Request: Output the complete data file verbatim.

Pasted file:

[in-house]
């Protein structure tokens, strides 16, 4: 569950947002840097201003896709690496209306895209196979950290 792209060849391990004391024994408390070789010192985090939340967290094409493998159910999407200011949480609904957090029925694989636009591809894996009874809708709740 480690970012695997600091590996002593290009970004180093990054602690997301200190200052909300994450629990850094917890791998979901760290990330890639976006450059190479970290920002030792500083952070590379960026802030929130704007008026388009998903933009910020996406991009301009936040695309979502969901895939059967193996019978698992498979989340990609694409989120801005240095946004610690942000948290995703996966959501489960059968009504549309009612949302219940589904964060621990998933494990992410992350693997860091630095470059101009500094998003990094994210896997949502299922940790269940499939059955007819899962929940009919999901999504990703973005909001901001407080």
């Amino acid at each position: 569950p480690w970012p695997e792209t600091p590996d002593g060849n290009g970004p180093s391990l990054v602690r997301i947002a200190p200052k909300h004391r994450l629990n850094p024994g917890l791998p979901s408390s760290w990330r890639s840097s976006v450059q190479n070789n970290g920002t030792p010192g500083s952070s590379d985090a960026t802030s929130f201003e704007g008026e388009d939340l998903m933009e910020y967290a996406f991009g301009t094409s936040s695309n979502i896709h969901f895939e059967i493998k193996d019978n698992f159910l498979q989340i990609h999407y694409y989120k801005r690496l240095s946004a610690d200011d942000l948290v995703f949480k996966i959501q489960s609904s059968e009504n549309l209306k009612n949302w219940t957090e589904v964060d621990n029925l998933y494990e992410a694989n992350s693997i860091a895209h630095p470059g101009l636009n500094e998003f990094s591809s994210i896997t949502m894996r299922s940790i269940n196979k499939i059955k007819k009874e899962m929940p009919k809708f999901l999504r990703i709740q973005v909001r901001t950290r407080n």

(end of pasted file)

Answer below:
[in-house]
């Protein structure tokens, strides 16, 4: 569950947002840097201003896709690496209306895209196979950290 792209060849391990004391024994408390070789010192985090939340967290094409493998159910999407200011949480609904957090029925694989636009591809894996009874809708709740 480690970012695997600091590996002593290009970004180093990054602690997301200190200052909300994450629990850094917890791998979901760290990330890639976006450059190479970290920002030792500083952070590379960026802030929130704007008026388009998903933009910020996406991009301009936040695309979502969901895939059967193996019978698992498979989340990609694409989120801005240095946004610690942000948290995703996966959501489960059968009504549309009612949302219940589904964060621990998933494990992410992350693997860091630095470059101009500094998003990094994210896997949502299922940790269940499939059955007819899962929940009919999901999504990703973005909001901001407080």
């Amino acid at each position: 569950p480690w970012p695997e792209t600091p590996d002593g060849n290009g970004p180093s391990l990054v602690r997301i947002a200190p200052k909300h004391r994450l629990n850094p024994g917890l791998p979901s408390s760290w990330r890639s840097s976006v450059q190479n070789n970290g920002t030792p010192g500083s952070s590379d985090a960026t802030s929130f201003e704007g008026e388009d939340l998903m933009e910020y967290a996406f991009g301009t094409s936040s695309n979502i896709h969901f895939e059967i493998k193996d019978n698992f159910l498979q989340i990609h999407y694409y989120k801005r690496l240095s946004a610690d200011d942000l948290v995703f949480k996966i959501q489960s609904s059968e009504n549309l209306k009612n949302w219940t957090e589904v964060d621990n029925l998933y494990e992410a694989n992350s693997i860091a895209h630095p470059g101009l636009n500094e998003f990094s591809s994210i896997t949502m894996r299922s940790i269940n196979k499939i059955k007819k009874e899962m929940p009919k809708f999901l999504r990703i709740q973005v909001r901001t950290r407080n």